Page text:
Missouri Lt. Gov. Peter Kinder (R) is asking his state legislature for an allowance. That's right: an allowance. Noting that he makes *only* $86,000 per year and keeps two separate homes because of his duties at the state Capitol, Kinder says he has slipped into "gradual impoverishment."

Setting aside that careless use of the word "impoverishment" for a moment, this got us thinking: If being lieutenant governor is such a crummy and underpaid job, why is Kinder planning to run for a fourth term in 2016? Were the first 10 years of gradual impoverishment in a highly ceremonial job not enough?

Kinder's job, in Missouri and many states, has three main purposes:

  1. To put you in position to be governor or something else (see: Newsom, Gavin)
  2. To preside over and break ties in the state Senate
  3. Basically nothing else

The first ship has largely sailed on Kinder. He's topped out at LG, having toyed with running for governor in 2012 only to have his potential bid undone by a series of revelations, including a bizarre story involving a stripper. (Kinder also failed to secure the GOP nomination in a special U.S. House election in 2013.)

So he looks content to be lieutenant governor for the foreseeable future, apparently because he really enjoys the job and/or really hopes that the sitting governor steps down for some reason. There can be no other explanation for clinging to a job that carries very little real responsibility. If the job of vice president isn't worth a "warm bucket of (spit)," we struggle to think of an appropriate metaphor for LG, which isn't even a good steppingstone to other offices anyway.

But Kinder is hardly the first person to hold onto the job in the face of no real further prospects. In fact, he's well shy of the longest-serving lieutenant governor ever. While there have been only six four-term American governors and only one serving longer than that (Iowa's Terry Branstad), lieutenant governors have been known to linger.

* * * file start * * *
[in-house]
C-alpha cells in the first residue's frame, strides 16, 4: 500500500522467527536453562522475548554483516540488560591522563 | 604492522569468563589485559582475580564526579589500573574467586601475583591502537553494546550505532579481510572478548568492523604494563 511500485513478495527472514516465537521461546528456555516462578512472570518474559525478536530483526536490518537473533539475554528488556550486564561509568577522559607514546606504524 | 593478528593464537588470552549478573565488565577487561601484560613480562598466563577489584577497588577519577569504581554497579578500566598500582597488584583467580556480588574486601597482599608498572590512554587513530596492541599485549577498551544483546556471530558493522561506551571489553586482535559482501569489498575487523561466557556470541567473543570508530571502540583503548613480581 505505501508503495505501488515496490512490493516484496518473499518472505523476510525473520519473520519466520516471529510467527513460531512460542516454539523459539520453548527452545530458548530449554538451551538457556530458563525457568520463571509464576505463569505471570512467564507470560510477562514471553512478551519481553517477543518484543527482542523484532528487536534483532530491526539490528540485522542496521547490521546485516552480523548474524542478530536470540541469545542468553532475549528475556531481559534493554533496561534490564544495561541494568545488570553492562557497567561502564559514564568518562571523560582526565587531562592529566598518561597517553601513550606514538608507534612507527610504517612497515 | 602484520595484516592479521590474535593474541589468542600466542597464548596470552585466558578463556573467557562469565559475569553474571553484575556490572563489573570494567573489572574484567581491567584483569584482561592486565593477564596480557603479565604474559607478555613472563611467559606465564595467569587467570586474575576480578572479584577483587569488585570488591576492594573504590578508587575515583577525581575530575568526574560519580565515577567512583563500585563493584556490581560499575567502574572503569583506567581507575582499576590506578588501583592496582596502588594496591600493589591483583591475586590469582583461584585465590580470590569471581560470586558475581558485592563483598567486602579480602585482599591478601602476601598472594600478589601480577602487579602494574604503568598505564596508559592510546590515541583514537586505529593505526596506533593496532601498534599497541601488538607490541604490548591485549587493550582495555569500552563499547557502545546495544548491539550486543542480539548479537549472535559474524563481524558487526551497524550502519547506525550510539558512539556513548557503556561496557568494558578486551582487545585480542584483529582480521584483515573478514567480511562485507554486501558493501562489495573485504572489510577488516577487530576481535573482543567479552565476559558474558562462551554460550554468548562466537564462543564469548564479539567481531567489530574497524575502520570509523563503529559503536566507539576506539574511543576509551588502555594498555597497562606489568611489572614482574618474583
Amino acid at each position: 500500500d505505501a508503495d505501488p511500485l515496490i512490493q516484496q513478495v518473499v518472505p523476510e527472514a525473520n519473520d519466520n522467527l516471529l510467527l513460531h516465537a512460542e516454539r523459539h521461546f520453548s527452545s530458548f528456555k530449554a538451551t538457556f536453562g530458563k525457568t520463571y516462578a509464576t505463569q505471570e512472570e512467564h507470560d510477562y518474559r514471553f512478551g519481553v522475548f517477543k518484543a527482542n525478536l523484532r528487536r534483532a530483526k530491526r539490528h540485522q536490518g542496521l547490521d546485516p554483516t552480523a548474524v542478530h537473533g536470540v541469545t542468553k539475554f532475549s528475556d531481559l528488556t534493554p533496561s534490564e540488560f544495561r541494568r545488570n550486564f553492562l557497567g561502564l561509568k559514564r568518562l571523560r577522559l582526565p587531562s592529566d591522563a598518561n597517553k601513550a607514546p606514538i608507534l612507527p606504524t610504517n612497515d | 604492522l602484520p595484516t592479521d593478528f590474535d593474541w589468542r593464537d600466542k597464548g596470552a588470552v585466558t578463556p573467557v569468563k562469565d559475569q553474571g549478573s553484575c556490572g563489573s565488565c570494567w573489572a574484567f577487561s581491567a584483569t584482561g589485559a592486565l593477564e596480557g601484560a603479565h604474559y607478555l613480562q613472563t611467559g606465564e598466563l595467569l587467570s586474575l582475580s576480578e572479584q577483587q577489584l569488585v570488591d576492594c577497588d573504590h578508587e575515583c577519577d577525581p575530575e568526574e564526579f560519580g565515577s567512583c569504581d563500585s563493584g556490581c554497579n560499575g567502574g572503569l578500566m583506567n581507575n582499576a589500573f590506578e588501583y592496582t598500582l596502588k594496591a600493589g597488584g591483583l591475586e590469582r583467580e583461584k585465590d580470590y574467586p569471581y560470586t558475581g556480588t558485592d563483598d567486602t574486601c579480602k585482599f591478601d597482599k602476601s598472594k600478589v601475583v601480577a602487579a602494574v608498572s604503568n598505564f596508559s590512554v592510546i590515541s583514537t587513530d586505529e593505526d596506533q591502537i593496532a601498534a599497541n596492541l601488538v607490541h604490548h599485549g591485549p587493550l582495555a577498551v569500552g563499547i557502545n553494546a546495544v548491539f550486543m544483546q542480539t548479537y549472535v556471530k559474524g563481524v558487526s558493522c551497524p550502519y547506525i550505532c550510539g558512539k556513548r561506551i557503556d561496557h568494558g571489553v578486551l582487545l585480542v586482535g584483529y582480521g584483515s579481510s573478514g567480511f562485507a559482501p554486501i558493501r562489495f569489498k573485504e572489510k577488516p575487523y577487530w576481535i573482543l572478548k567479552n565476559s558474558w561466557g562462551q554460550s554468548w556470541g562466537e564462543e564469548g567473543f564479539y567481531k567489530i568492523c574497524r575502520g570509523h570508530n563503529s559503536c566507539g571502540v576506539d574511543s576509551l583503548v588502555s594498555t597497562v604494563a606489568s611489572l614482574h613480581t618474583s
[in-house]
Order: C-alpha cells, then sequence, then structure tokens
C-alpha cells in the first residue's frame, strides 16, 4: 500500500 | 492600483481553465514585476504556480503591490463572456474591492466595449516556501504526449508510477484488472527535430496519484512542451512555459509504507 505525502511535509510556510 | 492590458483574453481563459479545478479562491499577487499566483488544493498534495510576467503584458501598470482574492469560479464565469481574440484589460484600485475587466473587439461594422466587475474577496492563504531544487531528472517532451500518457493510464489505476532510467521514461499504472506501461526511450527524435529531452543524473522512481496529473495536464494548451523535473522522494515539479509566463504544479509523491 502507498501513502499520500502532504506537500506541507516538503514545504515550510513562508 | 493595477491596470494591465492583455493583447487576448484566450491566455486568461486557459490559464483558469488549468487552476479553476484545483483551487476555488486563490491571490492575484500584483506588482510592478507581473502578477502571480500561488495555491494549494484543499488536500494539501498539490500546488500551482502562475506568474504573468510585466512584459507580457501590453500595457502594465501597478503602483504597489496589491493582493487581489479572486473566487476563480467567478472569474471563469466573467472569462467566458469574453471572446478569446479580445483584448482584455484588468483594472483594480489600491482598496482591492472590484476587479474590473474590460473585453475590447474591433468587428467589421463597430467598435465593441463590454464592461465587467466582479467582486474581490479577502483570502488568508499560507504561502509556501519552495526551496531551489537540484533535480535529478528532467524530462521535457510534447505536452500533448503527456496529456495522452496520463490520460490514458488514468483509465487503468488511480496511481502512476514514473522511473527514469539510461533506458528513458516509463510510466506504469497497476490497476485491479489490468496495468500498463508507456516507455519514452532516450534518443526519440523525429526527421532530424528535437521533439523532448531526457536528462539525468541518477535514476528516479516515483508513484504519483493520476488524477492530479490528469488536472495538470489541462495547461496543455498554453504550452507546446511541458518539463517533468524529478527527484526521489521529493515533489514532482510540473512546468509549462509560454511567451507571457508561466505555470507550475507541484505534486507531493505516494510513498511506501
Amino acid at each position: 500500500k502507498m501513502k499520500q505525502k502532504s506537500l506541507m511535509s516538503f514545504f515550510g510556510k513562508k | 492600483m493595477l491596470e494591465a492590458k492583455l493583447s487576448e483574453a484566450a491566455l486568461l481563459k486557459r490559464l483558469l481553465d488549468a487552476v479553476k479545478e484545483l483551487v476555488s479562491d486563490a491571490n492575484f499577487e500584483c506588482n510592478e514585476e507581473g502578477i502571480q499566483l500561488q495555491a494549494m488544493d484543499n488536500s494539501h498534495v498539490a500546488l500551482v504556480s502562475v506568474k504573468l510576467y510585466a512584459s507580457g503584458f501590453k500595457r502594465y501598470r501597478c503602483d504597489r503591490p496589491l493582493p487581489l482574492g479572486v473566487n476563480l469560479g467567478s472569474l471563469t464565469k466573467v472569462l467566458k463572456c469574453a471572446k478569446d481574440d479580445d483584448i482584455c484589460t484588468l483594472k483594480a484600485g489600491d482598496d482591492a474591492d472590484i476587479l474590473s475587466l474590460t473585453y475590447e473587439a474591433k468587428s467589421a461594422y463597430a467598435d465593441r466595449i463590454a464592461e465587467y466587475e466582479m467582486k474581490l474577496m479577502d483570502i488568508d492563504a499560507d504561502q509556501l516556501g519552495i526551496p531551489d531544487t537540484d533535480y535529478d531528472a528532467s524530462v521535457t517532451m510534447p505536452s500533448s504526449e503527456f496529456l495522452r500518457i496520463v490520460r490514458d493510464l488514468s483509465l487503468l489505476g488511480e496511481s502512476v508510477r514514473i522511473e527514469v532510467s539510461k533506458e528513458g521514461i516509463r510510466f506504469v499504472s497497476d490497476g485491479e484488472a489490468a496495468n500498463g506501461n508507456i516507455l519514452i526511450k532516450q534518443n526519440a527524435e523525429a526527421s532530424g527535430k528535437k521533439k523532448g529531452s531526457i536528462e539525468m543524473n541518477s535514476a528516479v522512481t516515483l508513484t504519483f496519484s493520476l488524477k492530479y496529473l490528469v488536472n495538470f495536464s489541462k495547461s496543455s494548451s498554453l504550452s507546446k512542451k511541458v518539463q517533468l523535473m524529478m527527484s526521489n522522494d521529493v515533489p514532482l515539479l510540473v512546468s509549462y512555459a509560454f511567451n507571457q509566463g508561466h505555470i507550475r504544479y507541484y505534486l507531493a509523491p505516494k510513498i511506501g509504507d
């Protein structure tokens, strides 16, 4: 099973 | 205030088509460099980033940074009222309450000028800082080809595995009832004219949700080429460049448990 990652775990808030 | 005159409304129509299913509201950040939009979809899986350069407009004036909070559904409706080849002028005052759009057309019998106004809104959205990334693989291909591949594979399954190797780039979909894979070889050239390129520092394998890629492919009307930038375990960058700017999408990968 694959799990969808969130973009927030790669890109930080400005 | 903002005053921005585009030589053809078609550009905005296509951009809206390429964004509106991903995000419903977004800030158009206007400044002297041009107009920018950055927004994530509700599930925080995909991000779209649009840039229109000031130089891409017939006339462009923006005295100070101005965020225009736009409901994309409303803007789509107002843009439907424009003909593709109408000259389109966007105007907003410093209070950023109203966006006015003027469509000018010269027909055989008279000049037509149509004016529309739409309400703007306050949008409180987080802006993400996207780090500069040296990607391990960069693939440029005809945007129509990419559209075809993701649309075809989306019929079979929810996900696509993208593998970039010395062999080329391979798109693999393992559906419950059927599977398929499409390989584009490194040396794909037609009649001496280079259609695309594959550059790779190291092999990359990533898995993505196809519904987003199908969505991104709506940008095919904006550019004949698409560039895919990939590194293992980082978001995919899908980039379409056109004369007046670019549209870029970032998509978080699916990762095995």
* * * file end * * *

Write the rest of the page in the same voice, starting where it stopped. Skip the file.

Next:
The longest-serving of all time would appear to be former Tennessee lieutenant governor John Wilder (D), who served in that role for 36 years from 1971 to 2007. Of course, because it's the way things work in Tennessee, Wilder was also a state senator who just happened to also serve as LG, so that doesn't really count.

If we exclude him, the longest-serving lieutenant governor would be eight-term former Washington lieutenant governor John Cherberg, who served 32 years from 1957 to 1989. Cherberg also tried to be mayor of Seattle in 1963, but he lost and never ran for anything (besides LG) again.

There must be something in the water in Washington, because they love sending their lieutenant governors back for decades. Victor Meyers served as lieutenant governor for 20 years from 1933 to 1953, losing two Seattle mayoral bids in the meantime and then losing in his bid for a sixth term as LG in 1952 (he later served as secretary of state -- not exactly a step up). And the current LG, Brad Owen (D), has been in that job since 1997 with no apparent higher aspirations. Indeed, Washington has had only five lieutenant governors in the past 82 years.

Other longtimers include former Texas lieutenant governor David Dewhurst (R), who lost a primary in his bid for a fourth term in that job last year after losing a Senate primary to Ted Cruz in 2012. In contrast,  Oklahoma Gov. Mary Fallin (R) turned her three terms as LG into something more fruitful, serving in Congress before becoming a two-term chief executive.

Before Fallin, there was four-term Oklahoma lieutenant governor George Nigh. His patience paid off, too, after the governor resigned to accept an appointment -- from the new Gov. Nigh -- to a vacant Senate seat. (Nothing icky about that.) Nigh's predecessor as lieutenant governor, James Berry, had no such luck, winning five terms after losing his first LG bid, but never ascending to anything else.

Others who saw the patience pay off include former four-term Georgia lieutenant governor Zell Miller (D), who later became governor and appointed senator, and 14-year Idaho lieutenant governor Butch Otter (R), who is wrapping up his second term as governor and was a congressman.